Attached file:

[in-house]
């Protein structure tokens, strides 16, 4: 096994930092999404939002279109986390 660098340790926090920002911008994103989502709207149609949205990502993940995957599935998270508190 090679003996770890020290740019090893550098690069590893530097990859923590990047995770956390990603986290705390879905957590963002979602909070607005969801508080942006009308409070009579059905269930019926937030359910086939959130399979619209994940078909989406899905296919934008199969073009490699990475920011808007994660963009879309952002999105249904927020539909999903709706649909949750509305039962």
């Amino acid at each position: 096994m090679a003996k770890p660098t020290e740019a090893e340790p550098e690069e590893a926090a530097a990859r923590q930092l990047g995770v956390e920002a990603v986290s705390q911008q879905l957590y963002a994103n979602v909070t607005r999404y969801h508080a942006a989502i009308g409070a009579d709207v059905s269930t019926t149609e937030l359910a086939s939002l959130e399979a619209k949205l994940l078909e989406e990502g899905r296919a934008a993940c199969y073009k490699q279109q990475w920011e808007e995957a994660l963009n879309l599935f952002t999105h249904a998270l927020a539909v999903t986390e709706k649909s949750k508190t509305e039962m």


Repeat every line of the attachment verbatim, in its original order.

[in-house]
């Protein structure tokens, strides 16, 4: 096994930092999404939002279109986390 660098340790926090920002911008994103989502709207149609949205990502993940995957599935998270508190 090679003996770890020290740019090893550098690069590893530097990859923590990047995770956390990603986290705390879905957590963002979602909070607005969801508080942006009308409070009579059905269930019926937030359910086939959130399979619209994940078909989406899905296919934008199969073009490699990475920011808007994660963009879309952002999105249904927020539909999903709706649909949750509305039962």
């Amino acid at each position: 096994m090679a003996k770890p660098t020290e740019a090893e340790p550098e690069e590893a926090a530097a990859r923590q930092l990047g995770v956390e920002a990603v986290s705390q911008q879905l957590y963002a994103n979602v909070t607005r999404y969801h508080a942006a989502i009308g409070a009579d709207v059905s269930t019926t149609e937030l359910a086939s939002l959130e399979a619209k949205l994940l078909e989406e990502g899905r296919a934008a993940c199969y073009k490699q279109q990475w920011e808007e995957a994660l963009n879309l599935f952002t999105h249904a998270l927020a539909v999903t986390e709706k649909s949750k508190t509305e039962m």